In response to the COVID-19 pandemic, airports across the world shut down nearly all air traffic as part of the effort to contain the spread of the disease. Some countries are planning to begin the process of re-opening, creating opportunities for travel once again as people emerge into the world after months of self-isolation.

Understandably, the lifting of stay-at-home orders comes as a welcome relief to billions of people around the world with cabin fever. Many people who still have the financial ability will want to travel, often through airports.

However, due to technological advances that were in the works before the novel coronavirus outbreaks as well as changes due to the disease, the face of travel could easily look completely different in the post-coronavirus era. Here is what you can expect to experience in the way of air travel changes regarding security screening measures.


Security Checkpoints

Most travelers are well-accustomed to the extensive security protocol that was introduced to the airline industry following the September 11 attacks. For frequent flyers, taking off belts and shoes and removing liquids from their luggage comes as second nature.

Frequent passengers have expressed concern regarding long lines, wait times, and other general inconveniences that inherently accompany the thorough measures. Fortunately, new technology is paving the way for a more streamlined experience.


Walk-Through Security Scanning

Because airports are busy places and resources are limited, expediting the security screening process is a priority to keep business flowing. One proposal for quick and effective screening is a new system of “walk-through security scanning” in which they analyze passengers as they walk through a corridor, alerting airport security personnel of suspicious images that it captures. These scanners can be coupled with biotechnology that further enhances the success and expediency of the process.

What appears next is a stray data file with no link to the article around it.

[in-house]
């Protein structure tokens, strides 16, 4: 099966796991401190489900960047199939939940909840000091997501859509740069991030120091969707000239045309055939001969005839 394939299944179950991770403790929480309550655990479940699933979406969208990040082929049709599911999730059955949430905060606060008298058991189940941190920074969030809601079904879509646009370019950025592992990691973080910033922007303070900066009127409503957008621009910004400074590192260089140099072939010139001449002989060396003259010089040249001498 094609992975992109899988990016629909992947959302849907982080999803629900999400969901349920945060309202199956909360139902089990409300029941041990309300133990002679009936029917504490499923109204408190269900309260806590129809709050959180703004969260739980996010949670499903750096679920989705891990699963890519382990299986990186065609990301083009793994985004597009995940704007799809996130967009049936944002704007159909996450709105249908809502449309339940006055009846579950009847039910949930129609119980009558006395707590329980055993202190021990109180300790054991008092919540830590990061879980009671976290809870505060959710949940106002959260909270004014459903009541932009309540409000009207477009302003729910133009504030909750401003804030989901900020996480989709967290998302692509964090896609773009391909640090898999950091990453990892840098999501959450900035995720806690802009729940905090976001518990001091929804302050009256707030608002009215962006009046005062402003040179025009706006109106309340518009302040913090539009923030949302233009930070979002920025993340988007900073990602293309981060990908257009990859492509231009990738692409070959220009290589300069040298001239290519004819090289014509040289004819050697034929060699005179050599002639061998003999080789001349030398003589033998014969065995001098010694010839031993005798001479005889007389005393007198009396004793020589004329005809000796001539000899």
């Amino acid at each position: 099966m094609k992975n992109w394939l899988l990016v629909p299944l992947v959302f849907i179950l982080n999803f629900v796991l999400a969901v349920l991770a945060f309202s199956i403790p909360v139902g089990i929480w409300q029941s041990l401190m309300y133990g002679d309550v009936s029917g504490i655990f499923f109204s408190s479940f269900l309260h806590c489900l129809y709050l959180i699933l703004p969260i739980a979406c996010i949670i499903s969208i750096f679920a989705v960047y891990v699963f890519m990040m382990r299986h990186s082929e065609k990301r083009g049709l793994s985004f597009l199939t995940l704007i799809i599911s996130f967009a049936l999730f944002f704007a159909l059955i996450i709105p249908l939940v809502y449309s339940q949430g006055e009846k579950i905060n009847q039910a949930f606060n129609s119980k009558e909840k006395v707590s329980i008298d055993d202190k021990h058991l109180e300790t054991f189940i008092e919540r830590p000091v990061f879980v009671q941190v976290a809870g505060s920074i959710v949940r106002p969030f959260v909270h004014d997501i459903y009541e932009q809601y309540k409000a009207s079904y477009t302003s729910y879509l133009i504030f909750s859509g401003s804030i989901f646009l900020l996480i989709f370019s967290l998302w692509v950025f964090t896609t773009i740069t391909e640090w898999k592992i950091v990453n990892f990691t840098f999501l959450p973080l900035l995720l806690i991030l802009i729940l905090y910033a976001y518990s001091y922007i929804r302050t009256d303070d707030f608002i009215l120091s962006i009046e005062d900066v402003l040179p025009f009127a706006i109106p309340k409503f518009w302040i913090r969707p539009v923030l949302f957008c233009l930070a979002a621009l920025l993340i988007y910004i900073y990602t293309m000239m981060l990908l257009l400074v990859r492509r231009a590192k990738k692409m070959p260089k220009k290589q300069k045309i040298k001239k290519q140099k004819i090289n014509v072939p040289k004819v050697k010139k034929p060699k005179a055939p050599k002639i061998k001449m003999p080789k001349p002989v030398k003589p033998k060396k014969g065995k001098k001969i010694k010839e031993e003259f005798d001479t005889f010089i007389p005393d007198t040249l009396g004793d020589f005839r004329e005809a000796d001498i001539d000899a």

The cameras will enable security personnel to monitor threats from afar, and actively resolve issues when their equipment identifies a potential threat.

Proponents of this new technology say that, in addition to streamlining security checkpoint processes, it will also enhance the ability of aviation security experts to identify threats when they present themselves.

An added benefit is the cost savings that these new measures offer. Presently, airport security costs billions of dollars per year, and reducing that cost can allow airports to dedicate those funds to other areas.

Kelly Hoggan Aviation Security Footer